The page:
Only few get away

On J. G. Farrell’s Novel «The Singapore Grip»

J. G. Farrell was born 1935 into an Anglo-Irish family; he grew up in Liverpool and in Dublin. While studying at Oxford, he contracted polio, which left him crippled for the rest of his life. His first novel was published when he was twenty-eight but it did not meet with critical acclaim; the same can be said for his next two attempts.

It was only in 1970, when Troubles appeared, that he became noticed as a writer. This novel is set in Ireland in 1919, during the Irish War of Independence (1919–1921). It was followed by two more works which were eventually grouped as the so-called Empire Trilogy: The Siege of Krishnapur (1973), set during the Indian Mutiny (1857), and The Singapore Grip (1978). Shortly after the publication of this latter novel Farrell decided to move to a remote part of Ireland where he died in a fishing accident in 1979, aged 44. By that time, he was an esteemed writer, claimed by both the English and the Irish.

The story of The Singapore Grip takes us back to the Straits Settlements – as the colony of Malaya and Singapore was then called – at the end of 1941. The war is far away in Europe, and Japan so far only a menace with the United States sitting on the fence. If the brewing crisis affects the colony at all it is in the way of rising prices and the shortage of shipping.

The plot centres on the Blackett family whose wealth comes from a successful business in rubber production and trading. When the aged partner Mister Webb dies, his son Matthew is called in. He’s an idealistic young man who used to work with the League of Nations in Geneva. As the story unfolds he slowly moves centre stage, although it involves a considerable number of characters from beginning to end, including even the ill-fated commander of the Army, Lieutenant-General Arthur Percival.

Gradually, the war comes nearer. The Japanese first land on and then race down the Malayan peninsula, unstoppable in spite of all the efforts by Commonwealth troops. Singapore itself is subjected to bombing raids steadily increasing in number and intensity. Life is fast deteriorating to an extent that would have been inconceivable at the beginning of the story. Still, characters cope in one way or another, and they keep coping in the enveloping inferno around them. In fact, this slow inevitable process can be seen as the drama underlying the novel.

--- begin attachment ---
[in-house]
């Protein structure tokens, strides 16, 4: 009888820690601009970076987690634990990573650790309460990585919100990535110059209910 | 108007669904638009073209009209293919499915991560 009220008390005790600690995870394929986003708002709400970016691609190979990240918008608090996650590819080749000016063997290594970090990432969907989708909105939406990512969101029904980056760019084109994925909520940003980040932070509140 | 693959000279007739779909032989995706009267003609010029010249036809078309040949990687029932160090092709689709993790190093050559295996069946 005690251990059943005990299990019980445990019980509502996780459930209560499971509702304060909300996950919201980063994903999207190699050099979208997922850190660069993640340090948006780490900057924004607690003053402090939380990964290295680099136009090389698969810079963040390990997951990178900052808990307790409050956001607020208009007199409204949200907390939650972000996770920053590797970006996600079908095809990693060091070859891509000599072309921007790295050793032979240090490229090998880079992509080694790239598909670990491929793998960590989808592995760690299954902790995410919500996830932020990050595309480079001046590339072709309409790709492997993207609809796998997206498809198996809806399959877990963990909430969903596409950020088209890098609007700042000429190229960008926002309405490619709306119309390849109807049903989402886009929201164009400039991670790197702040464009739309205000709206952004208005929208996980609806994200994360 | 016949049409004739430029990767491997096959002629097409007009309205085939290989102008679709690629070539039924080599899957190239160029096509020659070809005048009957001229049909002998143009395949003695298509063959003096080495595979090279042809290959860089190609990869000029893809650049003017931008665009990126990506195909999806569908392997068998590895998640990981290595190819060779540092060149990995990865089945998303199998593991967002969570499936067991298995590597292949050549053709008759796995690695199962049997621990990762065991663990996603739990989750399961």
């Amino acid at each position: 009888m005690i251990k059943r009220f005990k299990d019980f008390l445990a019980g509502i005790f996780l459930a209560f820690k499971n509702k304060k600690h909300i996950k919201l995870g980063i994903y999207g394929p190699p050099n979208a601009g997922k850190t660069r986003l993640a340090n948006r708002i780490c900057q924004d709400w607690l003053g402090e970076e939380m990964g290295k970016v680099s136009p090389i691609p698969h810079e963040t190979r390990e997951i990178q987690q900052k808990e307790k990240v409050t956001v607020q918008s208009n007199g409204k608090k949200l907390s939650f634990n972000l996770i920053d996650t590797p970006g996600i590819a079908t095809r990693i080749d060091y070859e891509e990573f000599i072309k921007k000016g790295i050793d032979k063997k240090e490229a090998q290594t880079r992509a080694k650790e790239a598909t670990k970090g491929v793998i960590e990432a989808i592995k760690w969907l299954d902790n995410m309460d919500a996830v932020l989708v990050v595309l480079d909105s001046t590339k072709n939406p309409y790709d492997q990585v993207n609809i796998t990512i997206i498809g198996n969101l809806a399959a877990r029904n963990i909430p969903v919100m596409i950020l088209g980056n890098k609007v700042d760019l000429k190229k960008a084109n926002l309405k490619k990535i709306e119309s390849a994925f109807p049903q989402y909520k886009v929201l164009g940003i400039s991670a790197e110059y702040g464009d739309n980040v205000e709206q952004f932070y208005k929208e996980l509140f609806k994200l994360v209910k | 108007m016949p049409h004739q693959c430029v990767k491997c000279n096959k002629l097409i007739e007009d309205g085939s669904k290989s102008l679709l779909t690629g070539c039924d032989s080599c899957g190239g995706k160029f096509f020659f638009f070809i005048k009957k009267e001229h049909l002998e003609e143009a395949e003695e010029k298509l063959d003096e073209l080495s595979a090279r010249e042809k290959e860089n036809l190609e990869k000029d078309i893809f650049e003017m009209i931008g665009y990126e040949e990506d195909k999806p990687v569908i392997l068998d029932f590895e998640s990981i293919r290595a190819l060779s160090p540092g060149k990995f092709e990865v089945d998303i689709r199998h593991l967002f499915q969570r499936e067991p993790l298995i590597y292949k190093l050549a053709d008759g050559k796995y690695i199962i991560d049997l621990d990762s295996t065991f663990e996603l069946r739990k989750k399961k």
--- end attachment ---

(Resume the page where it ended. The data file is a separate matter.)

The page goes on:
It comes to mind that the second book in the Empire Trilogy, The Siege of Krishnapur, deals with a similar predicament: in this case, of a small group of beleaguered Englishmen in a remote part of India. It seems that Farrell was particularly interested in and skilful at depicting such extreme challenges.

In Singapore, the story ends as we all know it has to. Only few get away: an Australian general under dubious circumstances for example, marauding Australian troops – or the very rich and unscrupulous such as the women of the Blackett family. The elder daughter and her wealthy young husband even manage to take their car with them while thousands of others have to stay behind due to lack of shipping space.

And indeed, there is a lot of social criticism in the novel, particularly of the plantation system in Malaya, although it mainly comes in the form of mild satire; and indeed, there is a good deal of comedy in this book in spite of the apocalyptic scenes described. Whatever the historical background or the implications, Farrell always tells stories first and foremost, keeping his eyes firmly on his characters: a good read, no doubt, entertaining and gripping throughout.

Gripping? The Singapore Grip? There is some speculation in the book as to what the term may mean. Although it is revealed in the end, it certainly won’t be given away here. Spoiler alert off!

J. G. Farrell, The Singapore Grip, paperback edn. (London: Phoenix, 2010). First publ. 1978 by Weidenfeld & Nicolson.

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